The Seven Most Dangerous Insights

“Believe me! The secret of reaping the greatest fruitfulness and the greatest enjoyment from life is to live dangerously.”— Friedrich Nietzsche


 

 

Summary: In the pages that follow, you will encounter the seven most dangerous insights:

1. The Conservation of Suffering Principle

2. Existential Groundlessness

3. Fate

4. Transiency

5. The Antinomies

6. The Dark Side

7. Otherness

Are these insights really dangerous? Suffice it to say that if you know what’s good for you, you won’t read any further. Instead, you’ll pour yourself a nice strong drink and forget that you ever saw this essay. But I suspect that you’re about to confirm the adage that “fools rush in, where angles fear to tread.” Bon voyage!

The deepest insights are also the most dangerous, for they call into question our fundamental assumptions about life. They don’t teach us anything new. Rather, they reveal the hollowness of our hopes, ideas, concepts, and beliefs. Instead of helping us to fulfill our dreams, they awaken us from our dreams. They don’t promote our self improvement or “growth.” Rather, they precipitate something akin to death and transfiguration. Finally, they don’t make us feel good about ourselves. On the contrary, they’re more likely to make us sick to our stomach.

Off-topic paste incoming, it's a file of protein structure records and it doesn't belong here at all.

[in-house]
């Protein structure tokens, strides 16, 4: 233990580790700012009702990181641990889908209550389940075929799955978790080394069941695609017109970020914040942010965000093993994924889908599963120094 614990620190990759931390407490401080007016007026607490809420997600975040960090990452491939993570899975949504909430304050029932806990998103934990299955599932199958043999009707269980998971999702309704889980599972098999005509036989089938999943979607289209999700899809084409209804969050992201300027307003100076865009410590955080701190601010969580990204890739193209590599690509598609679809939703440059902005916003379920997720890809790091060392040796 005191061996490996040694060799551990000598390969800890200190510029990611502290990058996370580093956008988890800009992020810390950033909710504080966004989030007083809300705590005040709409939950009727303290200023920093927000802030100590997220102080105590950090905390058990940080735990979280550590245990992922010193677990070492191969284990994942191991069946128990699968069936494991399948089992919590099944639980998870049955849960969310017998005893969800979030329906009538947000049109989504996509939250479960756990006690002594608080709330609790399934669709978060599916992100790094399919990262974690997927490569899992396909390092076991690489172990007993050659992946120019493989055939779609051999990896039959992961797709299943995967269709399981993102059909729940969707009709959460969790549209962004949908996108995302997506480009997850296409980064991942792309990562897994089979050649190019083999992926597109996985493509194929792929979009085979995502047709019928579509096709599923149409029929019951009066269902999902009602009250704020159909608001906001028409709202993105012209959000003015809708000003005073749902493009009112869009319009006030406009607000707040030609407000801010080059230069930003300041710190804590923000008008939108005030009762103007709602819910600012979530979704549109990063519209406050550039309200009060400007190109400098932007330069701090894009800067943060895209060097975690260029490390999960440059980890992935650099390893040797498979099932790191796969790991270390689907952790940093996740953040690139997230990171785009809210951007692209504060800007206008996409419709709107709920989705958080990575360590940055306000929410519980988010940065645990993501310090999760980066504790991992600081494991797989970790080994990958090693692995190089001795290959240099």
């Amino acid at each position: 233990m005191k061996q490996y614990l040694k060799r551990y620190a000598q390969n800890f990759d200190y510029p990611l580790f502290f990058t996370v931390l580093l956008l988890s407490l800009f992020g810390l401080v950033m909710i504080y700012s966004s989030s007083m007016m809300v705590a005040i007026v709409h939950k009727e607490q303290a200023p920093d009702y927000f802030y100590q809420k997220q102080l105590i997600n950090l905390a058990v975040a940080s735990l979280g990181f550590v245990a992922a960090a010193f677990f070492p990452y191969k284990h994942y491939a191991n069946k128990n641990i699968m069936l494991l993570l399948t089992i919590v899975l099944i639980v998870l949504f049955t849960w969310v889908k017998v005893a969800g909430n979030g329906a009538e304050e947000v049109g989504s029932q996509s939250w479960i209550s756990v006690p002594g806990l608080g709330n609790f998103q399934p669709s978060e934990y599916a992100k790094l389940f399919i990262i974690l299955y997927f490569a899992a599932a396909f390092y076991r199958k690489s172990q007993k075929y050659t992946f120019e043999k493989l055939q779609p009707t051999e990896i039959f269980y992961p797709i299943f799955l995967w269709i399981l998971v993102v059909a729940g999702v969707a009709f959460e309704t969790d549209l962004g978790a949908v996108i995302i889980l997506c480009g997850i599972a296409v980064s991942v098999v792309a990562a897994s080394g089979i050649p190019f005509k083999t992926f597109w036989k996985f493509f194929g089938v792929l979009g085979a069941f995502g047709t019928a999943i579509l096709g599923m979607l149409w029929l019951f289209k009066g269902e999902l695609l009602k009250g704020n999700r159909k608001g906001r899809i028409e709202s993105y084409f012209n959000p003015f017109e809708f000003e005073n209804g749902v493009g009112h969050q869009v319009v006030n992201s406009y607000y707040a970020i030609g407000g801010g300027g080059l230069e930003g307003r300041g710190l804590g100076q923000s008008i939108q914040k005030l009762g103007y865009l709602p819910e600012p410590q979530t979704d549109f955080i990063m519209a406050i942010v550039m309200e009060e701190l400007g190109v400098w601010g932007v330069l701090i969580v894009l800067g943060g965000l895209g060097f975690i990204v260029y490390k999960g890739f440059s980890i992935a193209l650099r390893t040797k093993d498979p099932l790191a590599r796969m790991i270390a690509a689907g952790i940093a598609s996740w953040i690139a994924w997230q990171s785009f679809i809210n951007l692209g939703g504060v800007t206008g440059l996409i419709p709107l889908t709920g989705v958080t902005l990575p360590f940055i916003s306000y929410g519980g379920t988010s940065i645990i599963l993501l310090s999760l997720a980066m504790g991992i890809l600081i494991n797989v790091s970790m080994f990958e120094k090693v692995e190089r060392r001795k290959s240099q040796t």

For example, most of us assume that — given enough hard word and some luck — we can achieve happiness and fulfillment. Certainly, we can improve our lot in life. And yet, we find ourselves perplexed over why the proportion of good times and bad times always seems to remain fairly constant, no matter what changes we make in our lives. If we become perplexed enough to investigate this phenomenon, we discover that the quest for happiness and fulfillment is riddled with contradiction.

We are no longer the same after such insights. We become, to paraphrase the title of a film, the man who knows too much, unable to return to who we were and to our familiar life. Nor do we know, just yet, how to navigate within our new world. That in between state is psychologically disorienting. No one would face such hardships, were it not for the fact that these insights are pathways into life’s depths, where joyful wisdom can be found. The potential rewards are worth the dangers of the journey.

There is, of course, an immense difference between reading about these profound insights and actually having them. All the same, reading and seeking understanding can plant the seeds for future epiphanies, even if they take ten or twenty years to sprout. On the other hand, the alchemy of insight can occur immediately. It all depends on whether one’s life experiences are able to confirm the truth of these insights.